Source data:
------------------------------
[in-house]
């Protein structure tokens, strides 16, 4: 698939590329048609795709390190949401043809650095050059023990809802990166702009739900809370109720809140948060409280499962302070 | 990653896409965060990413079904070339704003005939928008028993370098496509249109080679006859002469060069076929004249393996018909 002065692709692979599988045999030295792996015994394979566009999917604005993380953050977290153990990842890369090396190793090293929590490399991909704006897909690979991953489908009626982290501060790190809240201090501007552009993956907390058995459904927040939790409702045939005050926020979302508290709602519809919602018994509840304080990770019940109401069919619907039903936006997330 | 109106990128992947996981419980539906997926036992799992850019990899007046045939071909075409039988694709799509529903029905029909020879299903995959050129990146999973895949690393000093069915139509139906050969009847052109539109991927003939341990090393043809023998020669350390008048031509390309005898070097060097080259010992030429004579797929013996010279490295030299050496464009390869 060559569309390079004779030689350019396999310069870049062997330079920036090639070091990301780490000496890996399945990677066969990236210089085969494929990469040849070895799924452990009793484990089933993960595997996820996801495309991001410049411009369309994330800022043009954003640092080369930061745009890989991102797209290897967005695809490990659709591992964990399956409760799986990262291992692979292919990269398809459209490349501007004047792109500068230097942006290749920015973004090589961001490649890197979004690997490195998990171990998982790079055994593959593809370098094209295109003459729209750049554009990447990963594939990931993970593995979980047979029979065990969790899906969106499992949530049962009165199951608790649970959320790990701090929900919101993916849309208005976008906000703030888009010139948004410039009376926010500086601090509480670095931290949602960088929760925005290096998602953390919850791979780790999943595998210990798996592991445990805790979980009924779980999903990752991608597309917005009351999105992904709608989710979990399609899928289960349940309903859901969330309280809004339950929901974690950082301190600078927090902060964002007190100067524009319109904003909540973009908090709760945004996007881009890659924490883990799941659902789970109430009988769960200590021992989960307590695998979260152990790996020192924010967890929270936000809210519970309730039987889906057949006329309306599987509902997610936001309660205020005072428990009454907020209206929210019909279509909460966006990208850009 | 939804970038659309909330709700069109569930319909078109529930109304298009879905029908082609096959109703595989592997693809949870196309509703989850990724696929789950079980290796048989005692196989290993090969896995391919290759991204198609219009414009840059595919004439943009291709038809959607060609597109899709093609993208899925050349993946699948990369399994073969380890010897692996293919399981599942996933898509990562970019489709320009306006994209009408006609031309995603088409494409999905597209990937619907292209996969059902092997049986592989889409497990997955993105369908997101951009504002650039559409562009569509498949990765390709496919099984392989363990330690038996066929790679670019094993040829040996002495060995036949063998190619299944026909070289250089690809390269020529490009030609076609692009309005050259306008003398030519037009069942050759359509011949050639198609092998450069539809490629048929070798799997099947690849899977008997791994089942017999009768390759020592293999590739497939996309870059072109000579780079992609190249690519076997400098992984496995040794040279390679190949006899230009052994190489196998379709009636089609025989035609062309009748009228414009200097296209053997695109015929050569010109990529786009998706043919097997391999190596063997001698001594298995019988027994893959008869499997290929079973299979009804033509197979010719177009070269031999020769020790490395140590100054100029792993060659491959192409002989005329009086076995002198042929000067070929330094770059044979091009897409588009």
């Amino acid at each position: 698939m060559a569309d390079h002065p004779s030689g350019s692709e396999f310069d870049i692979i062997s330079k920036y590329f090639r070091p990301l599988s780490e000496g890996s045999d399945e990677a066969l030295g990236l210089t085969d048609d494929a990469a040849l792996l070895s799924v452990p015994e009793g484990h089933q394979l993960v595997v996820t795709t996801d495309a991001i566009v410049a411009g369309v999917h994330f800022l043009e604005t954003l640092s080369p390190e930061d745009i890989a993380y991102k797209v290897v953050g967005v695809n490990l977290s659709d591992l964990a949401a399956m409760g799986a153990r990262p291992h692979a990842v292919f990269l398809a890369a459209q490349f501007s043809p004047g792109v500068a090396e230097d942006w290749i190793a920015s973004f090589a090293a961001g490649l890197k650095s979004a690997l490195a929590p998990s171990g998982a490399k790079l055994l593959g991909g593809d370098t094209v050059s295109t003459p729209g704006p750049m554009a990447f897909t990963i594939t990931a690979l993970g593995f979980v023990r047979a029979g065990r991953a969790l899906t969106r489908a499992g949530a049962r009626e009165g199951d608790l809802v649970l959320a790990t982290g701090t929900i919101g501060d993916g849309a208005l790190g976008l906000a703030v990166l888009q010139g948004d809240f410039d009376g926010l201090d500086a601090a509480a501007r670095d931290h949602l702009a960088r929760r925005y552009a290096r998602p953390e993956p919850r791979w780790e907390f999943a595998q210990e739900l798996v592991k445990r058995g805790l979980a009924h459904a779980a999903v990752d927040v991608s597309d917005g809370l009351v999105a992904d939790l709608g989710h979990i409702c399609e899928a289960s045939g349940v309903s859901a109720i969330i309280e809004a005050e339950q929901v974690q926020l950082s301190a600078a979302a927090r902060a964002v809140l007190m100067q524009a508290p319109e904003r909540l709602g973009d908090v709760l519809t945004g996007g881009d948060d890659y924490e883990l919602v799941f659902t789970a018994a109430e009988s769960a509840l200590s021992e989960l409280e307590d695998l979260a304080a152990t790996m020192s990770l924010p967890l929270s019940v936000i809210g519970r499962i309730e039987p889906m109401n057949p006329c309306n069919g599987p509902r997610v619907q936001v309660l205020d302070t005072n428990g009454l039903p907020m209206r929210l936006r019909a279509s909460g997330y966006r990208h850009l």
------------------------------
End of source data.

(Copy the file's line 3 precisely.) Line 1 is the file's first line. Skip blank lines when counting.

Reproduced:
């Amino acid at each position: 698939m060559a569309d390079h002065p004779s030689g350019s692709e396999f310069d870049i692979i062997s330079k920036y590329f090639r070091p990301l599988s780490e000496g890996s045999d399945e990677a066969l030295g990236l210089t085969d048609d494929a990469a040849l792996l070895s799924v452990p015994e009793g484990h089933q394979l993960v595997v996820t795709t996801d495309a991001i566009v410049a411009g369309v999917h994330f800022l043009e604005t954003l640092s080369p390190e930061d745009i890989a993380y991102k797209v290897v953050g967005v695809n490990l977290s659709d591992l964990a949401a399956m409760g799986a153990r990262p291992h692979a990842v292919f990269l398809a890369a459209q490349f501007s043809p004047g792109v500068a090396e230097d942006w290749i190793a920015s973004f090589a090293a961001g490649l890197k650095s979004a690997l490195a929590p998990s171990g998982a490399k790079l055994l593959g991909g593809d370098t094209v050059s295109t003459p729209g704006p750049m554009a990447f897909t990963i594939t990931a690979l993970g593995f979980v023990r047979a029979g065990r991953a969790l899906t969106r489908a499992g949530a049962r009626e009165g199951d608790l809802v649970l959320a790990t982290g701090t929900i919101g501060d993916g849309a208005l790190g976008l906000a703030v990166l888009q010139g948004d809240f410039d009376g926010l201090d500086a601090a509480a501007r670095d931290h949602l702009a960088r929760r925005y552009a290096r998602p953390e993956p919850r791979w780790e907390f999943a595998q210990e739900l798996v592991k445990r058995g805790l979980a009924h459904a779980a999903v990752d927040v991608s597309d917005g809370l009351v999105a992904d939790l709608g989710h979990i409702c399609e899928a289960s045939g349940v309903s859901a109720i969330i309280e809004a005050e339950q929901v974690q926020l950082s301190a600078a979302a927090r902060a964002v809140l007190m100067q524009a508290p319109e904003r909540l709602g973009d908090v709760l519809t945004g996007g881009d948060d890659y924490e883990l919602v799941f659902t789970a018994a109430e009988s769960a509840l200590s021992e989960l409280e307590d695998l979260a304080a152990t790996m020192s990770l924010p967890l929270s019940v936000i809210g519970r499962i309730e039987p889906m109401n057949p006329c309306n069919g599987p509902r997610v619907q936001v309660l205020d302070t005072n428990g009454l039903p907020m209206r929210l936006r019909a279509s909460g997330y966006r990208h850009l």